Gingerline: The Grand Expedition

Gingerline value the secrecy of their events, it is a sign of the quality of production that you will find very few spoilers. This was my first Gingerline event and I was impressed with the quality of food, the organisation and the performances but I am struggling to see this global culinary experience as theatrical, though it is an event with its beautiful staging and animation it won’t be something audiences forget in a hurry.

Gingerline_CastGD3C1317_Credit Rob Greig.jpg

With animation, dancers and a menu to keep most happy (Gingerline work well to ensure all dietary requirements are met, as I was sat on a table with fellow “Eat anythings” I didn’t get to see the Vegan/veggie options close up) The Grand Expedition is a fun show of dancing, watching the performers (who have so much energy over the three hour show) and eating. We are explorers. I looked adorable in my aviator outfit and there are questions to be had about diversity in this production, we travel all around the world but the cast is only white or Asian?

Photo by Jill Dye

I don’t really see how immersive dining can be much else. I had an awful experience with Divine Proportions which attempted to fit a cabaret show around drunk people eating and wanting more entertainment than on offer. Dinnerstry of Magic in December described itself as an “Immersive Muggles Ball” charging £60+ for unlimited cocktails and a two-course meal. Instead, patrons got  “school/hospital dinner quality food: a chicken drumstick with undercooked carrots and a couple of undercooked potatoes with a slice of shop bought chocolate cake and tinned fruit.” and other complaints. It closed after a couple of shows but not after damage control on Facebook and other social media.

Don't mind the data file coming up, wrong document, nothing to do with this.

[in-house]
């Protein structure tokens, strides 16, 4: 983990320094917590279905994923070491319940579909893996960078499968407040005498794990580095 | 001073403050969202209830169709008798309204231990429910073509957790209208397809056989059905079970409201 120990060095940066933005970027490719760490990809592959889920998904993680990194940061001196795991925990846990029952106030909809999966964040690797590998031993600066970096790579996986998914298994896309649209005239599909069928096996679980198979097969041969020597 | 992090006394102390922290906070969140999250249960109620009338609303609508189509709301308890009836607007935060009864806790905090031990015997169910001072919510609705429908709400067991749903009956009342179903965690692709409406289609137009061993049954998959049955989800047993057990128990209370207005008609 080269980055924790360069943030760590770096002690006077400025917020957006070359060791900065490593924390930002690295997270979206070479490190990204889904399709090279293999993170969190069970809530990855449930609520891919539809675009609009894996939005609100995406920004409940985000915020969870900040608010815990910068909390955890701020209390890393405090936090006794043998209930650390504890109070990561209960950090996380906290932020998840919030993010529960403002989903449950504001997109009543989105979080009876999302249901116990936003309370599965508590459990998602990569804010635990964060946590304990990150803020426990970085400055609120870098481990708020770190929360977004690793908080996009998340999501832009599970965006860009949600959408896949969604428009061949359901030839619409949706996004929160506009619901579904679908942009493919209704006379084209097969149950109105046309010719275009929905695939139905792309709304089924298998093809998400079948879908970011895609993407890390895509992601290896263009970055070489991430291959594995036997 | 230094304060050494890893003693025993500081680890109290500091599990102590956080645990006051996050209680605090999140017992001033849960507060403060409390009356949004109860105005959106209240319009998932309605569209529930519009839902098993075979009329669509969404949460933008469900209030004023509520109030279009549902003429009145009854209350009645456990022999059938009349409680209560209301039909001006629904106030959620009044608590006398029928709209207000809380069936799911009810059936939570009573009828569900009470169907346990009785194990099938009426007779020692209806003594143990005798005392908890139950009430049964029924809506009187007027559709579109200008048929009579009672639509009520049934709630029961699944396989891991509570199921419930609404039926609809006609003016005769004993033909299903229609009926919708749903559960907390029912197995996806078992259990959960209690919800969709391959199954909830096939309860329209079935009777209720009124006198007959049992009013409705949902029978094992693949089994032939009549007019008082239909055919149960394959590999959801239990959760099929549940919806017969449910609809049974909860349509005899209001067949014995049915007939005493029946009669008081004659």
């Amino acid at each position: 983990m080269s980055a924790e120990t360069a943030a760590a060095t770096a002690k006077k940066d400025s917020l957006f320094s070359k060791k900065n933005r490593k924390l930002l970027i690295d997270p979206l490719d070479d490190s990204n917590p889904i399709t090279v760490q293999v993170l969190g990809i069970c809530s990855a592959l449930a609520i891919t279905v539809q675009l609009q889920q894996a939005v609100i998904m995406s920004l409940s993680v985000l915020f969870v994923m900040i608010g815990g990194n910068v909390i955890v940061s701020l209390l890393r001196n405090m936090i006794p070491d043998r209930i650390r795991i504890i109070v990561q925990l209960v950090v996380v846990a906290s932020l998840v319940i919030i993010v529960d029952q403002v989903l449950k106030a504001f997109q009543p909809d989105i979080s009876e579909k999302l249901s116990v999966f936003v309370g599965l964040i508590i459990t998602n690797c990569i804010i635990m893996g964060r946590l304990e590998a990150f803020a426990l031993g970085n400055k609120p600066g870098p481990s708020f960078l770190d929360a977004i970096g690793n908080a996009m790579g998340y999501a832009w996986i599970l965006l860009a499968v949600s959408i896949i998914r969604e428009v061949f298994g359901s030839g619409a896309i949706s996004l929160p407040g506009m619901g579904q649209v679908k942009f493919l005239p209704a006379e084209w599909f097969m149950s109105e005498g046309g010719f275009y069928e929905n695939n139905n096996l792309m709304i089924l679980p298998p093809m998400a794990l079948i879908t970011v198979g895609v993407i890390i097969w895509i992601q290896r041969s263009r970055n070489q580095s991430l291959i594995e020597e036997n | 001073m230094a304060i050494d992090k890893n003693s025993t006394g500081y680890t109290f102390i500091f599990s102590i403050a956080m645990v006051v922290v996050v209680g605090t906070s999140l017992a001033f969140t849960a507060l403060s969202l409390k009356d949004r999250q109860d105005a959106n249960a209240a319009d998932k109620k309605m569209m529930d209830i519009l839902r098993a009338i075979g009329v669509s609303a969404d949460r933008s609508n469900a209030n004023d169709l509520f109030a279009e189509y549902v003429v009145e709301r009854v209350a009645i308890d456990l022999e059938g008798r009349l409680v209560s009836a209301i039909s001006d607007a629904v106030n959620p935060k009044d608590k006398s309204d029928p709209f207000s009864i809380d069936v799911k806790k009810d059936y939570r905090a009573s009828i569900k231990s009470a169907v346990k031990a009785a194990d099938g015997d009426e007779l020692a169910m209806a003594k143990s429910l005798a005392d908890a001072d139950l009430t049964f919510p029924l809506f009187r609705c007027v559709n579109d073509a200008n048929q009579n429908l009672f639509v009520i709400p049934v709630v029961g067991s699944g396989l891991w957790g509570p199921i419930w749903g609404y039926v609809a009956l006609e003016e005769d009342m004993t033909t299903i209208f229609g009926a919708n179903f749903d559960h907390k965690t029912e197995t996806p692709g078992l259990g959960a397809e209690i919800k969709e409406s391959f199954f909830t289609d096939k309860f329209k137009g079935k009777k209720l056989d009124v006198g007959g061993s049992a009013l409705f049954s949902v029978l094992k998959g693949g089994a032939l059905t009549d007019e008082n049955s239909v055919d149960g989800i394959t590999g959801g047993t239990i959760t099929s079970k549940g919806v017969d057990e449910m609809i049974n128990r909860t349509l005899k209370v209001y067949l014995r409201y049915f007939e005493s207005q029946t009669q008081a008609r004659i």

When people’s ticket prices are high (Great Expedition starts at £55) so our are expectations. Frequently high-end dining theatre seems to put characterisation in the back burner whilst audiences are expecting The Great Gatsby experience with food. On the lower end of the dining scale, The Fawlty Towers and Only Fools experiences rely on audiences being familiar with the characters, who cares if the menu consists of mushroom wellington, chicken kiev and chips?

Gingerline_StageGD3C1285_Credit Rob Greig.jpg

A Game of Thrones parody to coincide with the final season, Dinner is Coming, offers a great menu and hopefully a funny story but immersive dining is not an easy genre. The Grand Expedition is more of cabaret and the Gingerline have the experience to know what works for audiences and their increasing expectations, not only of Gingerline’s next production but also for those brought in due to a love of immersive theatre and in my case lovely food.

The Grand Expedition returns in May 2019



One response to “Gingerline: The Grand Expedition”

Leave a Reply

Fill in your details below or click an icon to log in: Logo

You are commenting using your account. Log Out /  Change )

Facebook photo

You are commenting using your Facebook account. Log Out /  Change )

Connecting to %s

%d bloggers like this: